The Grand Canyon's Museum Has Reportedly Been Exposing Tourists to Uranium for 18 Years

And it's a complete mystery as to how it got there.

grand canyon tower
NPS

With the Grand Canyon reaching its 100th anniversary as a national park, what should be a celebration has taken a scandalous turn: Reports from The show that for 18 years, anyone who walked by three paint buckets within the National Park's museum collection building was exposed to unsafe levels of radiation.

Park officials became aware of the radioactive buckets, located near a taxidermy exhibit, last year. However, in what's described as a "rogue email," the Park's safety, health, and wellness manager alleges a "secrecy pact" to conceal the potential public-safety threat.

In an email to National Park Service (NPS) employees earlier this month, Elston "Swede" Stephenson, the park's safety manager, wrote:

"If you were in the Museum Collections Building (2C) between the year 2000 and June 18, 2018, you were 'exposed' to uranium by OSHA's definition..The radiation readings, at first blush, exceeds [sic] the Nuclear Regulatory Commission's safe limits…Identifying who was exposed, and your exposure level, gets tricky and is our next important task."

In a follow-up email to Acting Interior Secretary David Bernhardt and Deputy Inspector General Mary Kendall, Stephenson alleged that the NPS executives failed to address the urgent dangers posed by the buckets.

"Respectfully, it was not only immoral not to let Our People know," he wrote, "but I could not longer risk my (health and safety) certification by letting this go any longer."

The five-gallon containers held uranium specimens and were originally lodged in a basement in the park's headquarters, per the report. Later, the containers were placed in the museum building shortly after it opened in 2000, next to a taxidermy exhibit that was frequented by children, according to Stephenson. The original source of the uranium ore is unclear.

One of the containers reportedly contained so much uranium that it could not be closed properly.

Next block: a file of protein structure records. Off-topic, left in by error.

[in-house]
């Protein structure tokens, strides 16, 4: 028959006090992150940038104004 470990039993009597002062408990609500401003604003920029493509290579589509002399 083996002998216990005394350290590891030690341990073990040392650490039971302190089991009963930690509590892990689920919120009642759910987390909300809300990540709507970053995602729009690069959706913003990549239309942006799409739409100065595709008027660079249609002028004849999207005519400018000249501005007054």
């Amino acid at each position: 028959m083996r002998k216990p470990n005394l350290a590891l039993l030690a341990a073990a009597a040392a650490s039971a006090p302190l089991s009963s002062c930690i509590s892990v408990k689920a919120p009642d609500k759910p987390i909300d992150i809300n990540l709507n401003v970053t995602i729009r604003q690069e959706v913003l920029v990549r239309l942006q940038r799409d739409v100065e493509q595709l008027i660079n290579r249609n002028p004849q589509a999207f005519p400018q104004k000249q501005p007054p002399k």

Elston Stephenson museum building grand canyon
Museum Collections Building (2C), where the irradiated buckets were stored.
Elston Stephenson
grand canyon powerpoint
Part of a 45-slide PowerPoint presentation created by Elston Stephenson to document the problem of radiation within the museum site.
Elston Stephenson/Arizona Republic
Elston Stephenson radiation slide
A slide documenting "beyond natural radiation" within the buckets. Natural radiation gives humans around 100 mR (millirem) per year.
Elston Stephenson

According to Stephenson's own calculations, it's possible that children could have received radiation dosages higher than federal safety standards in a mere three seconds, while adults might have risked dangerous exposure in under 30 seconds. The radiation exposure could have been 400 times the adult health limit, and 4,000 times more than the children's limit.

"Of particular concern are 1000s of children attending 'shows' in very close proximity to the uranium," Stephenson wrote in his letter.

NPS staff did not discover the containers, but rather the discovery was made by a teenage son of an NPS employee. By sheer chance, the teenager was an amateur enthusiast and took a device into the museum last March. When presented with the Geiger counter's reading, park officials simply moved the buckets to another room in the building.

Stephenson, according to his , is an Army veteran of 27 years whose military jobs included "risk mitigation [and] hazard elimination," as an airfield safety officer. According to his account, he was told about the uranium during a safety inspection months after their initial discovery.

Stephenson ed NPS specialists in Colorado, but officials didn't have any Geiger counters of their own and had to purchase Ludlum meters, which have the advantage of also measuring radiation output, he said.

Stephenson, who presented to the Republic a 45-page slideshow he created describing the situation, said that officials eventually dumped uranium into the nearby , a potential Superfund site two miles from Grand Canyon Village.

While the main threat was gone, an ancillary threat remained: According to Stephenson, the buckets that had been nearly overflowing with radiation were then returned to their previous location within the museum.

Meanwhile, officials at the Grand Canyon assure everyone that the coast is clear.

"There is no current risk to the park employees or public," Emily Davis, a public affairs specialist at the Grand Canyon, told the Republic. "The building is open. … The information I have is that the rocks were removed, and there's no danger."

Now, the NPS is conducting an investigation with the Occupational Safety and Health Administration (OSHA) and the Arizona Department of Health Services. Hopefully, the three agencies can add clarity to the bizarre situation.

Source: The

Advertisement - Continue Reading Below
More From Earth